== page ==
Three Ways Obamacare Will Affect Small Business Taxes

Matt Shelly
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As a business owner, you need to know how the Affordable Care Act affects you in terms of small business taxes. In many cases, Obamacare actually provides tax credits for small business owners as an incentive for them to provide their employees with health insurance coverage. How the Affordable Care Act affects you depends on the size of your business.

Tax Credits

If your business employs 25 or fewer people with wages averaging less than $50,000 per year, you fall under the Affordable Care Act's eligibility requirement to receive a tax credit for providing your employees with health insurance. Furthermore, the credit increases in the year 2014, rising from 35 percent to 50 percent as the maximum credit small business owners may claim. If you do not owe taxes during the credit year, you may move this credit backward to pay back taxes or forward to pay future ones. However, only full-time employees count toward future tax payments.

Tax Penalties

While the Affordable Care Act eases small business taxes for companies with 25 or fewer employees, as a small business owner, you must consider the possibility of penalties if your company has 50 or more full-time employees. If you have at least 50 employees, the Affordable Care Act requires you to provide them with health insurance or pay penalties. The penalties may be as much as $2,000 per full-time employee with a 30-employee deduction. You may face up to a $3,000 penalty per employee if the employees find coverage so high that they must seek government subsidies in order to afford insurance. However, more than 95 percent of small businesses have fewer than 50 employees, so most do not have to worry about these penalties.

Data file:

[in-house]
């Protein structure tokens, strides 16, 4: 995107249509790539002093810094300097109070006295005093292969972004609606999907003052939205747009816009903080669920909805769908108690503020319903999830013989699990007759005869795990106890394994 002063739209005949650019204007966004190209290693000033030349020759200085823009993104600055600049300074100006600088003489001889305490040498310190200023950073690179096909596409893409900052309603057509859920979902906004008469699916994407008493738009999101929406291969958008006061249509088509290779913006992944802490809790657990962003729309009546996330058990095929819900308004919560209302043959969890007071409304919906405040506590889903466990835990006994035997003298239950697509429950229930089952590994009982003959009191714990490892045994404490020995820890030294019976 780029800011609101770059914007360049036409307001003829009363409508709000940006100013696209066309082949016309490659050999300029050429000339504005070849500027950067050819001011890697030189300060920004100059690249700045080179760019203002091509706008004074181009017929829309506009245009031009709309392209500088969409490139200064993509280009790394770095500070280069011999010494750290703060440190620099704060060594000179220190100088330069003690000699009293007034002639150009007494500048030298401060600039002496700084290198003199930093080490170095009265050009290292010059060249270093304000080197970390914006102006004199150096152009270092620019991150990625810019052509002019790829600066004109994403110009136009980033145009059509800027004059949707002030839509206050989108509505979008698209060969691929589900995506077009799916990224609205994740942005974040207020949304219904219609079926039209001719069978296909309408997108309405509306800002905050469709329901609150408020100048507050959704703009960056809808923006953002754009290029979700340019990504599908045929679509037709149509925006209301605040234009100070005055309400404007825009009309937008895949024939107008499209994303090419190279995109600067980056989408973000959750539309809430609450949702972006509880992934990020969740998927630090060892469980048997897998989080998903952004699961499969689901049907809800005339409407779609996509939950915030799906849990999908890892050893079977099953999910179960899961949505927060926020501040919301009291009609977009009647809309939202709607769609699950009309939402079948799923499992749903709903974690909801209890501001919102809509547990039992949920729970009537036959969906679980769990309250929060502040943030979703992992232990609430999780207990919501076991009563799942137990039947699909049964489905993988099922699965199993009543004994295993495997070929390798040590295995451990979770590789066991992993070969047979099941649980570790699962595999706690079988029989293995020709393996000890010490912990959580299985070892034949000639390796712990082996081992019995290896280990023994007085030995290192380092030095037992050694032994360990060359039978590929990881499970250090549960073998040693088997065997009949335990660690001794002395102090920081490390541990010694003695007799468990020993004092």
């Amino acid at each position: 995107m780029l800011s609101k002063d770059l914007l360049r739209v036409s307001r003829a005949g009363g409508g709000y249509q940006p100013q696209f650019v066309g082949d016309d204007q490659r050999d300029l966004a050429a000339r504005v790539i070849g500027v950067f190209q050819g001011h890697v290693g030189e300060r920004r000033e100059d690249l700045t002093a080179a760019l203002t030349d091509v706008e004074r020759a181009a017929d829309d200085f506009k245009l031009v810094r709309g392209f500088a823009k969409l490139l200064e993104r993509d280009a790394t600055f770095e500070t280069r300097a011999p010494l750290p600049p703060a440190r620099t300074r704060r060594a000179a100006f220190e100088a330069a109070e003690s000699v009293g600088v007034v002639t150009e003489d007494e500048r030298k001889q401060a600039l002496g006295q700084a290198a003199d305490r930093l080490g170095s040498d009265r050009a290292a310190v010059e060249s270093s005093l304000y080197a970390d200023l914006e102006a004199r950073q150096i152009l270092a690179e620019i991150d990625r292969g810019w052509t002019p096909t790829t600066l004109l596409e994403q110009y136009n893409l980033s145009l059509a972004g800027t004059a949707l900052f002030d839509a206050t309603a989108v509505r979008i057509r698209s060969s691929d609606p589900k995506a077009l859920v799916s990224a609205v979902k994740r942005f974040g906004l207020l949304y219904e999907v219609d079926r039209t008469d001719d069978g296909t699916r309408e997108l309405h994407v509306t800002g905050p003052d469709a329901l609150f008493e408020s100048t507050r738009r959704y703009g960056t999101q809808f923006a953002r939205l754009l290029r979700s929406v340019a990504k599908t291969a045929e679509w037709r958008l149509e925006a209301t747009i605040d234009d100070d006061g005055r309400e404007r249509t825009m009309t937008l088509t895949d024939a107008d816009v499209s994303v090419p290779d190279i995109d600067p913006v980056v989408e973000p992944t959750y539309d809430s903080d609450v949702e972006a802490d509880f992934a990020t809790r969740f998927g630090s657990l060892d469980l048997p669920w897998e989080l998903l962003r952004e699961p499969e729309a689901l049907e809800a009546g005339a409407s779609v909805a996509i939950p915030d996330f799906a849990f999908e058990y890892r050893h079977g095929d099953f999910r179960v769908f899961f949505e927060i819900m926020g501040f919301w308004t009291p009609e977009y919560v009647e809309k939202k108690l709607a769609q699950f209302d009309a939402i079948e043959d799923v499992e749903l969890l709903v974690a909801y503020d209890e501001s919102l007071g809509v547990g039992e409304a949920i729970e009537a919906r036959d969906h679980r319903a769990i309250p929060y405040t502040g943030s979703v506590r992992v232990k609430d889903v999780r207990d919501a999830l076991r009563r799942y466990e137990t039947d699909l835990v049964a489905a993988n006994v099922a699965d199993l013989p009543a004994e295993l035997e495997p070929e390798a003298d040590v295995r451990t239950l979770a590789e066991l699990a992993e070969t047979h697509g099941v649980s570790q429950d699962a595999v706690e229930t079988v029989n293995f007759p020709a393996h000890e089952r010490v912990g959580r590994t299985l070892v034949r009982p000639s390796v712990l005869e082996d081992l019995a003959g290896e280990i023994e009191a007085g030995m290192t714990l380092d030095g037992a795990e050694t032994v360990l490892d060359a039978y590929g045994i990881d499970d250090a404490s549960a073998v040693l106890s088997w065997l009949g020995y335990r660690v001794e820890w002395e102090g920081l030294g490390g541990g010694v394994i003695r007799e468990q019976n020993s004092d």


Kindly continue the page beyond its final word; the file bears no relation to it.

Overall Taxes

There is no evidence that the Affordable Care Act raises taxes in any other way besides the penalties for businesses with 50 or more employees that fail to provide coverage for their full-time workers. In fact, Obamacare offers many of these incentives with tax breaks in order to encourage more small business owners to provide their employees with coverage. If you do not know whether or not your business qualifies for a tax credit, you may apply with no risk of a penalty if you do not qualify.

The size of your company matters when determining whether the act allows your business a tax credit for providing your employees with health insurance or penalizes it for failing to provide them with coverage. However, the Affordable Care Act does not include any other changes in the tax code for small businesses. Overall, as a business owner with 25 or fewer employees, you now have more incentive to provide health insurance coverage for your employees.


(Photo courtesy of Danilo Rizzuti /


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